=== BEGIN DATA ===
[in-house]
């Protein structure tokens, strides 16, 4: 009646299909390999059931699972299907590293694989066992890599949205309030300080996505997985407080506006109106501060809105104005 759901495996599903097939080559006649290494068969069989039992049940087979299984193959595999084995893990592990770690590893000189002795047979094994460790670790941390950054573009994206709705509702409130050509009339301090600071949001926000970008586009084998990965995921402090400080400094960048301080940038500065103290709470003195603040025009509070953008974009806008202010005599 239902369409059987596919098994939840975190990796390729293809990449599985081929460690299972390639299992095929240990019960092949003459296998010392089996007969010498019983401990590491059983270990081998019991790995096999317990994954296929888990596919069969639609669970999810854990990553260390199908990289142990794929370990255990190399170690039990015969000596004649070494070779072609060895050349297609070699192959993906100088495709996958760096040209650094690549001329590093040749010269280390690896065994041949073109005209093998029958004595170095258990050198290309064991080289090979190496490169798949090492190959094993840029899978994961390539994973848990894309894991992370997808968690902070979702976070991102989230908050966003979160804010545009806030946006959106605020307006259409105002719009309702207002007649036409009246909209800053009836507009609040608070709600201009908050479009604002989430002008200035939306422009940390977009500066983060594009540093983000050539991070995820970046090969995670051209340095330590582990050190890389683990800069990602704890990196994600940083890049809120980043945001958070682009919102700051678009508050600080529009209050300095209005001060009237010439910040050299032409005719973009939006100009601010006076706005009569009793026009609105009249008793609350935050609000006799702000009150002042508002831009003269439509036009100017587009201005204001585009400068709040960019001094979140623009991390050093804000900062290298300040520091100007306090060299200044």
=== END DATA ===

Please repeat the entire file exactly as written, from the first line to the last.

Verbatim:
[in-house]
């Protein structure tokens, strides 16, 4: 009646299909390999059931699972299907590293694989066992890599949205309030300080996505997985407080506006109106501060809105104005 759901495996599903097939080559006649290494068969069989039992049940087979299984193959595999084995893990592990770690590893000189002795047979094994460790670790941390950054573009994206709705509702409130050509009339301090600071949001926000970008586009084998990965995921402090400080400094960048301080940038500065103290709470003195603040025009509070953008974009806008202010005599 239902369409059987596919098994939840975190990796390729293809990449599985081929460690299972390639299992095929240990019960092949003459296998010392089996007969010498019983401990590491059983270990081998019991790995096999317990994954296929888990596919069969639609669970999810854990990553260390199908990289142990794929370990255990190399170690039990015969000596004649070494070779072609060895050349297609070699192959993906100088495709996958760096040209650094690549001329590093040749010269280390690896065994041949073109005209093998029958004595170095258990050198290309064991080289090979190496490169798949090492190959094993840029899978994961390539994973848990894309894991992370997808968690902070979702976070991102989230908050966003979160804010545009806030946006959106605020307006259409105002719009309702207002007649036409009246909209800053009836507009609040608070709600201009908050479009604002989430002008200035939306422009940390977009500066983060594009540093983000050539991070995820970046090969995670051209340095330590582990050190890389683990800069990602704890990196994600940083890049809120980043945001958070682009919102700051678009508050600080529009209050300095209005001060009237010439910040050299032409005719973009939006100009601010006076706005009569009793026009609105009249008793609350935050609000006799702000009150002042508002831009003269439509036009100017587009201005204001585009400068709040960019001094979140623009991390050093804000900062290298300040520091100007306090060299200044």